In many places across Western Nevada County, the weekend’s storm played out like a Hollywood disaster.
There were downed power lines and ripped tree trunks, their branches crushing everything from Nevada County Fair booths to mobile home rooftops. The damage was compounded by rains that at times became icy pellets over the course of the day.
Monday marked the third sleepless day for Sandy Woods, deputy manager of the Nevada County Fair. Mother Nature did plenty of damage over the weekend to the place many call “the world’s most beautiful fairgrounds.”
From the Grass Valley Lions taco booth on Treat Street, crushed under the weight of a eight-decade-old pine, to the cracks in the walls of the Grass Valley Senior Center, the damage at the fairgrounds seemed almost surreal.
“We’ve had a tree come down once or twice, but nothing ever like this,” Woods said, peering at Gate 5 of the fairgrounds, twisted by the near-gale-force winds over the weekend. Yellow caution tape wound around the hunk of mangled metal.
Amazingly, a pine in front of the Music in the Mountains wine booth toppled away from the wooden structure. Its deck, however, was destroyed by the weight of the tree’s branches, creating a gaping crater in the structure that Woods said had been renovated just last year.
Woods and senior maintenance man Stan Isadore pointed to buckled steel roof beams and broken dishes inside the building.
Woods then drove to the maintenance shed. A toppled tree destroyed part of the roof Saturday, the force of the impact twisting a metal door at the rear of the building. Tree branches poked through the fiberglass ceiling.
“I knew we were going to lose trees. I just didn’t know where they were going to land.”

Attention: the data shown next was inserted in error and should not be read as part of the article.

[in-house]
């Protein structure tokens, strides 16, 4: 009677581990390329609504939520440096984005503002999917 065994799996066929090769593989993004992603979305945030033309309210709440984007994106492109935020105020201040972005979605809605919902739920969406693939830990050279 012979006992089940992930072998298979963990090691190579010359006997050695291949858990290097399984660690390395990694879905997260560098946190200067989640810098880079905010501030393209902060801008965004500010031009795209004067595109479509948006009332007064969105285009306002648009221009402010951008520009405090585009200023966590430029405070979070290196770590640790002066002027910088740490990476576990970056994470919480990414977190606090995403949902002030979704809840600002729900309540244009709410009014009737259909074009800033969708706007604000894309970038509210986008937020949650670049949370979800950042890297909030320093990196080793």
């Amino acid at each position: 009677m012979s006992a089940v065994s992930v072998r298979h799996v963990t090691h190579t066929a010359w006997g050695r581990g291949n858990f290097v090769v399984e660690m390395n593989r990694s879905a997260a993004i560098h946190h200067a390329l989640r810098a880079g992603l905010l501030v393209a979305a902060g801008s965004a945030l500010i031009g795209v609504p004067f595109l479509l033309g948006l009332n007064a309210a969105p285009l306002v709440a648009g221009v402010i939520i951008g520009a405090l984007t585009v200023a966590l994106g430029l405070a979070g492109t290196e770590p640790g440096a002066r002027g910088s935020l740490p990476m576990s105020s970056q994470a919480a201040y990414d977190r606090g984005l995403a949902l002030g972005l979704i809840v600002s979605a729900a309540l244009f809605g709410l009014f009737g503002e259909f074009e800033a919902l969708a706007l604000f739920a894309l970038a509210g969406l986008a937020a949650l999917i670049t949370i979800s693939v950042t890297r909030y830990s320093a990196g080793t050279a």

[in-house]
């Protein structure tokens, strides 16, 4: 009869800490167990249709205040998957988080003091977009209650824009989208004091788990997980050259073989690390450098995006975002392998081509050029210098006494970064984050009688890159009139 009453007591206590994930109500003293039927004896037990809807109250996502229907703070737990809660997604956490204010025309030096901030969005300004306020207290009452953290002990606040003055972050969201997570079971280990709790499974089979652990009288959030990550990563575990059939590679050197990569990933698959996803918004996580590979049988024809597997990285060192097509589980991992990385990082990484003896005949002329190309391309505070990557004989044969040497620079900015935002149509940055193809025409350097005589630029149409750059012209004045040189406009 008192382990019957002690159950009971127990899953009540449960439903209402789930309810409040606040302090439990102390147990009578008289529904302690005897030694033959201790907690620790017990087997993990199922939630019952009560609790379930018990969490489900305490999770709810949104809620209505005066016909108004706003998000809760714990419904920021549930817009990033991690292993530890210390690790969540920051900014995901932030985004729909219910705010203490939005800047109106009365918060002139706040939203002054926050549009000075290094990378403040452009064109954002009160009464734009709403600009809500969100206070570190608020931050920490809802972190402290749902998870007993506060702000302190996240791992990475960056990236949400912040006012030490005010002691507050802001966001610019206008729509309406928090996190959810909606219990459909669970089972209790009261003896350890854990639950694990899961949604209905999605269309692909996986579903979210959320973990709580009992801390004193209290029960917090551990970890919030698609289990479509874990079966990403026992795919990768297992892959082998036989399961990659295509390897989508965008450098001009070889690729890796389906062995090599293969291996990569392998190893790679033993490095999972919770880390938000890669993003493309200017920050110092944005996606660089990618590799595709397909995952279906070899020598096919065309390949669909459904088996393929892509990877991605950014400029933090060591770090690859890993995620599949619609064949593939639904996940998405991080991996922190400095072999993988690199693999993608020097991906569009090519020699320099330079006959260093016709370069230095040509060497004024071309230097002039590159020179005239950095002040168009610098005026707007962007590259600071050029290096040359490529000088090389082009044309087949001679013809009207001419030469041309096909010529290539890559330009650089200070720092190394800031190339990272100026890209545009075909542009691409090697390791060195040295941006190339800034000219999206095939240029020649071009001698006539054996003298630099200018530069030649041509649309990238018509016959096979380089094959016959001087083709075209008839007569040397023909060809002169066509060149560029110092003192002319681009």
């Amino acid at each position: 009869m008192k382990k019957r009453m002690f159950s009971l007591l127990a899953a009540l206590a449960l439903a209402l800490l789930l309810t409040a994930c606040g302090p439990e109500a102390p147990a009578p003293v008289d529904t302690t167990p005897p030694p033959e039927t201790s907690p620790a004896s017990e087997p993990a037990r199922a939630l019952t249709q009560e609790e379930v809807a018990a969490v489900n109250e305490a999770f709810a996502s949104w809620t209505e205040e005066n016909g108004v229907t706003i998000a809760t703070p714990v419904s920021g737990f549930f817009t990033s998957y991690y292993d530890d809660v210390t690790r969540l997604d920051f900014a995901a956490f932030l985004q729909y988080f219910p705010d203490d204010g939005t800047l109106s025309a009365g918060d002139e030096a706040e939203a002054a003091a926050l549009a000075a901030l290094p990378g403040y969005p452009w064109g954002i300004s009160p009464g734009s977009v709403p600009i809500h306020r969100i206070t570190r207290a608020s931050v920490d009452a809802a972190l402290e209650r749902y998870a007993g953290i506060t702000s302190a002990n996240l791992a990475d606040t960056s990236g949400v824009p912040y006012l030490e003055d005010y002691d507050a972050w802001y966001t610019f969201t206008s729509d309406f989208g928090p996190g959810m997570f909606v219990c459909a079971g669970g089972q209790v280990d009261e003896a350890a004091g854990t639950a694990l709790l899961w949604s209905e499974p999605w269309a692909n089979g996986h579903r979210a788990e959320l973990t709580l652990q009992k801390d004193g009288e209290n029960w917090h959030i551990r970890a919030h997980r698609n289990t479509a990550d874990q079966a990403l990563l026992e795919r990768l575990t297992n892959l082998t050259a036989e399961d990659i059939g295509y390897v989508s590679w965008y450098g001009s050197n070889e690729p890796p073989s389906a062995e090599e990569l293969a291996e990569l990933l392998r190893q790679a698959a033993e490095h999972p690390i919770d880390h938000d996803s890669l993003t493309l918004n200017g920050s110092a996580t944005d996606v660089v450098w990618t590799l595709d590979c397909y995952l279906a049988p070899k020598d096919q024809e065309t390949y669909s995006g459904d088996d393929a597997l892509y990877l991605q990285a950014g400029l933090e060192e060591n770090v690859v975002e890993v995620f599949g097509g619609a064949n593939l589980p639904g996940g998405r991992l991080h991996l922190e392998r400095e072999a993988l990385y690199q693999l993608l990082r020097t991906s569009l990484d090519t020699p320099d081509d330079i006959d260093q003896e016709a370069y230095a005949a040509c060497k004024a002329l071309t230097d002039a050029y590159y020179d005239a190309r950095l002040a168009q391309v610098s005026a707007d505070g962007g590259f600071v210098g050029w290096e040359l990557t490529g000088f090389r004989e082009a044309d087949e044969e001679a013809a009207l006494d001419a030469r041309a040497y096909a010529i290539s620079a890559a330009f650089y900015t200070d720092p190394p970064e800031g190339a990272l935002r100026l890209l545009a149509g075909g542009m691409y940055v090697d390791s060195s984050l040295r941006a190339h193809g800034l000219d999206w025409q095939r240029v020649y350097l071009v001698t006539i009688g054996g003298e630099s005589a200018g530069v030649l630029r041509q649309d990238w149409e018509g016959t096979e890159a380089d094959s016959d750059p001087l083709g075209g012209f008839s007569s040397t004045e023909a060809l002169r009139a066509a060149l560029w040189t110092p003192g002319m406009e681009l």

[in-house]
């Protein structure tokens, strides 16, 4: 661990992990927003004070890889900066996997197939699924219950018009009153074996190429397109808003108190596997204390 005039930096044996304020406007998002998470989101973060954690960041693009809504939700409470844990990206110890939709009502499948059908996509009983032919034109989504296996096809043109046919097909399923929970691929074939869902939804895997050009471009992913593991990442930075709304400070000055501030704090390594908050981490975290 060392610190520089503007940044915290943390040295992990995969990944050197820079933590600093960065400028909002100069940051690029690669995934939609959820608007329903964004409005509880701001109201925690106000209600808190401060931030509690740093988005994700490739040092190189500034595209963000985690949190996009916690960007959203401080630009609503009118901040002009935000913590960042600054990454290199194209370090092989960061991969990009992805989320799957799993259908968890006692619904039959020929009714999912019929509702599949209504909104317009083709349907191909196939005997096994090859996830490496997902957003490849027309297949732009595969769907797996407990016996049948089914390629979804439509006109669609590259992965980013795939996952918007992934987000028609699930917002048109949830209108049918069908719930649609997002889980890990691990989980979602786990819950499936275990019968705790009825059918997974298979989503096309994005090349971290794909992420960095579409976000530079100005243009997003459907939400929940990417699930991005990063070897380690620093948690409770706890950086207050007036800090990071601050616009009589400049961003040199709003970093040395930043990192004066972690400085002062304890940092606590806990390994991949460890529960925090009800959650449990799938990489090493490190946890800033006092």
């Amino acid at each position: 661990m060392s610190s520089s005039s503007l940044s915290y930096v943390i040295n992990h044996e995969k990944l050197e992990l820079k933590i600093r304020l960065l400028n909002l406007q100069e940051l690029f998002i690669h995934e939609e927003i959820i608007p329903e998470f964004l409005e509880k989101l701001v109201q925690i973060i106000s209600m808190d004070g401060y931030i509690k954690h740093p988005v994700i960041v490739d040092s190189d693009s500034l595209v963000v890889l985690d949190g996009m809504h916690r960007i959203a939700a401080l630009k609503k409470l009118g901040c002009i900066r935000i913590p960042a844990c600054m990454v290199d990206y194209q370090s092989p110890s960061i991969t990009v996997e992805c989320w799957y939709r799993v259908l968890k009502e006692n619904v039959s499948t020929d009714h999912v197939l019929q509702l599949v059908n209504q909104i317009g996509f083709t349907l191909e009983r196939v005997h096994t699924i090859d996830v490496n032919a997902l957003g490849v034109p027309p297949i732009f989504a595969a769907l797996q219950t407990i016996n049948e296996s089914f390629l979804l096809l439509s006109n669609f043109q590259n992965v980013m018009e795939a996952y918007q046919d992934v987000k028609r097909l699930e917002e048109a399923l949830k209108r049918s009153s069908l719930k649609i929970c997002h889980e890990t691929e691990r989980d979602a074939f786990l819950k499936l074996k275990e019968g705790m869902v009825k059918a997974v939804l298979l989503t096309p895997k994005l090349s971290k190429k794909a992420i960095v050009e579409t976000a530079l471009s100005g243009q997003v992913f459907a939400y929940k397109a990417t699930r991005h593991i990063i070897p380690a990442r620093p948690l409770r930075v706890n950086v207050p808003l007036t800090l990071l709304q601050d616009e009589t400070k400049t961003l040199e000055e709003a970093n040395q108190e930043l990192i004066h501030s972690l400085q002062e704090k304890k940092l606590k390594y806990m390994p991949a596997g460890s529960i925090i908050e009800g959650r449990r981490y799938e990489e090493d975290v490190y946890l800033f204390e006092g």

Two pickups inside the shed, many tools and the forklift used to pry the metal door open Monday were spared.
“This building is beyond repair,” Isadore said.
Felled trees smashed through skylights at the Senior Center, and the women’s restroom flooded Monday from the heavy rains.
Woods said the fairgrounds would be closed indefinitely until a proper damage assessment could be made.
If there was a silver lining, it was that no one was hurt. “We need to focus on that,” Woods said. “We’re going to rebuild, we’re going to rebound.”
There were myriad instances where people narrowly missed injury, too.
For Ruth and Glen Erdmann, it was a very rude awakening when the top of a large pine came crashing through their bedroom roof about 1: 25 a.m., with a branch coming to rest right between the sleeping couple.
“It was a horrible noise when it came down,” Mrs. Erdmann said from her modular home at the Mountaineer Mobile Home Park, just off Highway 49 a few miles outside Grass Valley. The Erdmanns weren’t hurt, but “just shook up” by the incident.
A 30-foot branch fell and damaged part of the roof on Vicki Albright’s home on Nevada City’s Main Street, jarring her awake at 3:30 a.m. Monday. “I thought the windows were going to blow open,” she said .
On Reward Street, Ellen Davis woke in time to see the second of two trees land, this one in her back yard. The first one took down power lines and blocked her driveway. Davis, considered herself lucky, saying, “If I could get out of my driveway, I’d go buy a lottery ticket.”
Joe Grande wasn’t so fortunate. Upon his arrival at the cabinet shop he owns near the Nevada County Airport, Grande saw $150,000 worth of cabinetry swimming in several inches of water. The damaged cabinets were to be installed today in a multimillion-dollar Banner Mountain home.
A ditch designed to curtail runoff into the businesses behind the airport clogged, flooding Grande Wood Designs.
“I don’t know what we’re going to do,” Grande said as vacuums sucked up and spat out gallons of murky rainwater.
Even with heaters running at full throttle to dry the cabinets, vanities and bookshelves, Grande didn’t hold out much hope that his handiwork could be saved.
Grande couldn’t even use the phone for much of the day to tell his clients the bad news.
“I can’t sell this as a new product,” he said, looking at his unfinished cabinets. “You know, I came in this morning, and the problem just kept getting worse.”
The storm also knocked out street lights in many places.
Doing business in the Glenbrook Basin was practically impossible much of the day as video stores, banks, gas stations, coffee shops and car dealerships remained without power until the afternoon.
A sign at the Ralph’s supermarket told the tale: “Sorry, we are temporarily closed due to no power. We hope to see you soon!”
The note was signed with an optimistic happy face.
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